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Dynamic contradictions: Social representations, symbolism, and organ donation and transplantation

Moloney, Gail (2002) Dynamic contradictions: Social representations, symbolism, and organ donation and transplantation. PhD thesis, Murdoch University.

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Abstract

On December 3rd, 1967, Dr Christian Barnard performed the world's first human heart transplant. This medical milestone propelled the technique of organ transplantation into the public arena, and simultaneously created a need for human organs that has never been met.

The disparity between the numbers of organs needed for transplantation and the numbers of organ donated has generated substantial research. Most of this research has focused on individual characteristics and behaviours in an attempt to understand the individual's decision to donate. In contrast, the research in this thesis emanates from the position that we must first investigate how organ donation and transplantation is socially understood.

The theory of social representations (Moscovici, 1984) proclaims an interdependence between the individual and the social, and their inseparability in the construction of social knowledge. Conceptualised thus, organ donation and transplantation moves from being understood in terms of an individual decision to a socially derived way of understanding a medical practice. Thus, the focus of the research presented in this thesis is a holistic conceptualisation of organ donation and transplantation as socially constructed knowledge.

Three studies were conducted, each addressing this issue from a different methodological perspective. The first study, which was exploratory in nature, investigated whether there was a representation pertaining to organ donation and organ transplantation, and traced the development of the representation through the printed media. Drawing from research into the structural properties of a representation (Abric, 1993, 1996), and the notions of themata, anchoring and objectification (Moscovici, 1984, 1993), the findings from this study set the direction and design of the two studies that followed. The main finding from this study was the suggestion that what was initially considered to be two representations was better understood as one representational field organised around conflicting images of organ donation and transplantation as a Gift of Life and the Mechanistic removal and replacement of body parts.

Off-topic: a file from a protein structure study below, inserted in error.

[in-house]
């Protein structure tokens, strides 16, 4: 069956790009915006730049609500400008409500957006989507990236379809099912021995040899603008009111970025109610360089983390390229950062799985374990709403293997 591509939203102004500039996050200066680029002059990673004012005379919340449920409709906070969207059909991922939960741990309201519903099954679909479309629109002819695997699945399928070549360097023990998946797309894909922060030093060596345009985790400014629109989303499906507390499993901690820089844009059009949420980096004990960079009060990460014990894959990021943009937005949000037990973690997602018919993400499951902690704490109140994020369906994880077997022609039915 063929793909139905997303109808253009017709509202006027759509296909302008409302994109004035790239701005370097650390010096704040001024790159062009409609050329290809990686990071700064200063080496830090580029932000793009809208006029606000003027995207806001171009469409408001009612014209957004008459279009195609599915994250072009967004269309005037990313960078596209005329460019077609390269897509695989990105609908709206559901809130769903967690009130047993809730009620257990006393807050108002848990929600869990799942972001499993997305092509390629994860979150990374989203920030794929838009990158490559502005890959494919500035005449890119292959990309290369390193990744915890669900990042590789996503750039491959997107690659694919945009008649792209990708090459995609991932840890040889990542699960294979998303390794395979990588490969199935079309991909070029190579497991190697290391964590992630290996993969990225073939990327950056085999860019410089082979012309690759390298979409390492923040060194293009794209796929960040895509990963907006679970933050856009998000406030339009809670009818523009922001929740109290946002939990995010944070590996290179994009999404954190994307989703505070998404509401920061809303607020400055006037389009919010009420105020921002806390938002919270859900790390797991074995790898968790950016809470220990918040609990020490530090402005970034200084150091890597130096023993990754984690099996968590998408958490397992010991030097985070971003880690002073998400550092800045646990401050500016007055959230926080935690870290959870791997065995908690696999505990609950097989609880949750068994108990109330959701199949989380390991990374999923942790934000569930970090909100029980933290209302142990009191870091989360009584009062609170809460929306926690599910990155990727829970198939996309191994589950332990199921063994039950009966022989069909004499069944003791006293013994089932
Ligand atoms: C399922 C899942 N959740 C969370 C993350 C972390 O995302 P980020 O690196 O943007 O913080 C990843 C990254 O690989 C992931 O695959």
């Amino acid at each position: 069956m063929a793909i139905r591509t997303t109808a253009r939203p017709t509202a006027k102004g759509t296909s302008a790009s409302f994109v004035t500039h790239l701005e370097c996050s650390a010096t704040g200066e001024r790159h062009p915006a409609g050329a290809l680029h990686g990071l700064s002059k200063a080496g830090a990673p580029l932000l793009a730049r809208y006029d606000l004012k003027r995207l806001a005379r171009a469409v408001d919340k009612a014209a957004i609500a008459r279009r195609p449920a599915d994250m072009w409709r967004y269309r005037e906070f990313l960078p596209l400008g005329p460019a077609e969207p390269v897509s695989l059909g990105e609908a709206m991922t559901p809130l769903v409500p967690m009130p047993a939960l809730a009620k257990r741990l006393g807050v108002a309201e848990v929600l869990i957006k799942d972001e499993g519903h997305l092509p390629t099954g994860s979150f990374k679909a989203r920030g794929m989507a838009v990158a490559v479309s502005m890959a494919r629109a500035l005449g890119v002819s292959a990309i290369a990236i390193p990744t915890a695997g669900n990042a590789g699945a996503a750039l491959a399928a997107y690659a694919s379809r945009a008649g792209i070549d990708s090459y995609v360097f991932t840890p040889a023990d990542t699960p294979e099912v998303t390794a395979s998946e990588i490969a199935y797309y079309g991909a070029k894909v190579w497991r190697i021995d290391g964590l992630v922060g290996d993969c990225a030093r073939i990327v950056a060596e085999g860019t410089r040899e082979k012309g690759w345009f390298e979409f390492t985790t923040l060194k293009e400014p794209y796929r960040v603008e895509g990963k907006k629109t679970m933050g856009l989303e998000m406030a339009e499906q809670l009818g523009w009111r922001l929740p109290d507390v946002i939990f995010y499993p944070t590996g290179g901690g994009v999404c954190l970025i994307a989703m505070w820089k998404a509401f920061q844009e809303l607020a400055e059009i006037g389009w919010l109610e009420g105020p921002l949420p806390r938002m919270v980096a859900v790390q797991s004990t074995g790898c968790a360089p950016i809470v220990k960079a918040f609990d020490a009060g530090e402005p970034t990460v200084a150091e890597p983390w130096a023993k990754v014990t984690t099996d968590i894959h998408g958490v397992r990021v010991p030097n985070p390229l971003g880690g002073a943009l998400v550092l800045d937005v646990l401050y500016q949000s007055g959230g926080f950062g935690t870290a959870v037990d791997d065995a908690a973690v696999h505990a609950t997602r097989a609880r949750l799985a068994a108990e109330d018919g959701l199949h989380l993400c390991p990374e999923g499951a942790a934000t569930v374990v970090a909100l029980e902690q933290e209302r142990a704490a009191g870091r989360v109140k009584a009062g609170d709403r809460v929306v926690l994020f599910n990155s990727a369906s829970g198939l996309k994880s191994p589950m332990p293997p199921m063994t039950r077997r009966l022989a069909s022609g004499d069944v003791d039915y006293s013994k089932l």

The findings, however, from the first study suggested a stasis to the representational field that did not accommodate the dynamism implied. Thus, the second study extended the findings of the first study and investigated the representational field through discourse from focus group discussions. The theoretical position here conceptualised consensus as consensual reality (Rose et al., 1995), and investigated the suggestion that the core of the representation is hierarchically arranged into normative and functional dimensions (Guimelli, 1998). The findings from this second study evidenced the contradictory nature of discourse around the issue of organ donation and transplantation. These were discussed in light of Billig' s (1988) rhetorical position of the role of argumentation in social thinking. The co-existence of contradiction was suggested through the differential elicitation of the normative and functional dimensions of the core (Guimelli, 1998).

The final study extended the findings of both earlier studies through a delineation of the core and peripheral elements within the representational field so as to specifically investigate the dynamic co-existence of contradiction within the one representational field. The study employed a mail-out questionnaire embedded with 8 experimental conditions. This manipulated two tasks, scenario and rating scale and word association, in order to investigate the elicitation of the representation in accordance with context. This study developed the notion of themata (Markova, 2000), the role of contradiction in a representation (Wagner et al., 2000), reflexive and non-reflexive thought, and an understanding of consensus as consensual reality (Rose et al., 1995).

The major conclusion of the thesis is that an investigation of the issue of organ donation and transplantation within the theoretical framework of social representations theory (Moscovici, 1984) reveals a contradictory representational field organised around the dialectical notions of Life and Death, emanating as two, seemingly contradictory, images of organ donation and transplantation as a Gift of Life and the Mechanistic removal and replacement of body parts. Moreover, the co-existence of this contradictory representational field is maintained through the differential elicitation of the normative and functional dimension of the representation in accordance with social context.

An integration of the findings within the theoretical tenets of social representations theory is given, addressing the interdependence between the representational process and what is being represented. The practical implications of these findings as they relate to the societal issue of organ donation and transplantation are also discussed.

Item Type: Thesis (PhD)
Murdoch Affiliation: Division of Social Sciences, Humanities and Education
Notes: Note to the author: If you would like to make your thesis openly available on Murdoch University Library's Research Repository, please contact: repository@murdoch.edu.au. Thank you.
Supervisor(s): Walker, Iain
URI: http://researchrepository.murdoch.edu.au/id/eprint/51279
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